Saturday, December 21, 2013

I was all set to ignore the Bravely Default Collector's Edition until ...

... I came across the following photos of its packaging and contents over at yesterday.

Now I'm feeling a bit torn about the whole thing. Do I drop $49 on the Collector's Edition and get a soundtrack CD with some sweet cover art (as well as a few other things I'll probably look at once and then file away), or do I save $10 and buy the regular release instead?

As of now I'm thinking I'll go for the former, as I'd like Nintendo of America to release more such Collector's Edition in the future.

Both editions of Bravely Default will hit North American store shelves on Feb. 7, by the way. (Both versions of the game can be pre-ordered here.)

Which one will you be picking up--assuming you're interested in picking up a copy of the game at all?

Friday, December 20, 2013

Raise your hand if you, too, are conflicted as hell about Yoshi's New Island

It's unlikely you'll ever find someone who loves the original Yoshi's Island more than I do. I loved it to bits back when it was still fresh in everyone's mind and today I consider it to be among my all-time favorite games.

As such, I was a tad excited when I heard that the folks at Nintendo were working on another Yoshi's Island game for the 3DS.

Until I saw it in action, I mean. (Check out the game's latest trailer, below, if you've yet to lay eyes on it yourself.)

Now, I won't go as far as some people and declare Yoshi's New Island to be ugly or hideous, but I will say that its odd mishmash of an art style is a far cry from the one so brilliantly utilized in the original and in Yoshi's Island DS. (Hell, I even prefer the looks of Yoshi's Story at this point.)

My skepticism isn't based solely on Yoshi's New Island's aesthetics, by the way. I'm also a bit wary of its gameplay, which so far doesn't seem all that different or "new" from past efforts. (Yes, there are those humongous eggs, but I'd hardly call them game changers.)

If I've learned anything from my recent experience with The Legend of Zelda: A Link Between Worlds, though, it's that just because a game doesn't look so hot in screenshots or even video, it doesn't mean it won't look a whole lot better while playing it on an actual 3DS system.

So, despite the conflicted feelings I currently have for Yoshi's New Island, I'm going to do my best to remain open-minded about it until a copy of it is sitting in my hands.

What do the rest you think about this upcoming release based on what you've seen of it so far? Share your opinions in the comments section below, if you're willing.

Thursday, December 19, 2013

Five favorites: Japanese GBA box art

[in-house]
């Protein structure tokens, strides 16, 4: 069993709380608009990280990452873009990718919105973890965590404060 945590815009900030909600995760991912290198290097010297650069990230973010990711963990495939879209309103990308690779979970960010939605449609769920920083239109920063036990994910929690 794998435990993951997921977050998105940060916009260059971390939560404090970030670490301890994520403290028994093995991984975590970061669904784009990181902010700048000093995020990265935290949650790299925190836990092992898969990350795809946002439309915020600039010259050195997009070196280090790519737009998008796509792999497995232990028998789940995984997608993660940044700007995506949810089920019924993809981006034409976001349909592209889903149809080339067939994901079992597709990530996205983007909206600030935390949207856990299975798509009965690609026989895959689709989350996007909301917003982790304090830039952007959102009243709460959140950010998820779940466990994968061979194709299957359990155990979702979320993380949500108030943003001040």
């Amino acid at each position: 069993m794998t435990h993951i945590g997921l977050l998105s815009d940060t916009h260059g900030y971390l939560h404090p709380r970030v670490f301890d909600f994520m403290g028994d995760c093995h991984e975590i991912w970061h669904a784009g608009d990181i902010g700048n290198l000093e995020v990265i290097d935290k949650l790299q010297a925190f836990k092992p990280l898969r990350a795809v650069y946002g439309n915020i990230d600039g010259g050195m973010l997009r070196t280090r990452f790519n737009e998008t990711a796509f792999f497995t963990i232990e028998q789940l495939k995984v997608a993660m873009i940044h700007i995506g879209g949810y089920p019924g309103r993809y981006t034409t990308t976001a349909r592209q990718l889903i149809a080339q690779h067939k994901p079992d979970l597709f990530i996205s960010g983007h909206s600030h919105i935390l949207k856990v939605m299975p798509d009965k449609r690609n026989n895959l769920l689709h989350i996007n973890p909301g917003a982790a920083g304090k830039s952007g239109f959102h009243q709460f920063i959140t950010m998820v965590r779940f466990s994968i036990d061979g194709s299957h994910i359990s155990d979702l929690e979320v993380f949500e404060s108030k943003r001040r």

The GameBoy Advance may not have stuck around as long as Nintendo's other portable systems, but it still produced a pretty wonderful catalog of games.

It also produced a pretty wonderful catalog of cover art--including the five showcased in this post, which I currently consider to be my favorites.

Final Fantasy Tactics Advance--Although this game didn't click with me like its PlayStation-based predecessor, the same can't be said for its box art, which is colorful, elegant and even a bit wistful. (I'd like it to be known, by the way, that this post--and this cover art, in particular--has prompted me to give this game another shot sometime soon.)

Mr. Driller A--I'm sure some of you will question the inclusion of this piece of cover art, and I completely understand that. To be honest, I wasn't sure if I should include it myself. In the end, though, I decided it deserved a spot on the list because of its bold use of color (pink for the win!) and its adorably cheerful (and kind of retro) art style.

Ōgon no Taiyō: Ushinawareshi Toki (aka Golden Sun: The Lost Age)--True story: the box art above is my favorite of the bunch. I love that it's so stark, yet also dramatic. It certainly isn't the kind of cover art the folks at Nintendo produce every day. The question is (to those of you who've played it or its predecessor): does the game itself stack up to its beautiful box art?

Tomato Adventure--Clearly I like colorful cover art, especially when it comes to handheld games. As such, it should go without saying that I'm completely in love with Tomato Adventure's packaging, which seemingly includes every hue imaginable. Oh, and it gets bonus points for sporting an awesome logo, too.

Slime Morimori Dragon Quest--This beautiful piece of box art earned a spot in this post due in large part to the smiling slime that serves as its focus. It features plenty of other appealing elements, too, though--like Don Clawleone's shadowy presence in the background. (I'm also quite fond of this game's logo, which is a lot less busy than the ones that have been used for the Dragon Quest Monsters series.)

Honorable mentions: Final Fantasy V Advance, Guru Logi Champ, Klonoa: Empire of Dreams, Zelda no Densetsu: Fushigi no Bōshi (aka The Legend of Zelda: The Minish Cap)

See also: five favorite pieces of European DS box art, Japanese DS box art, North American DS box art, Japanese PSP box art and Japanese Wii box art

Wednesday, December 18, 2013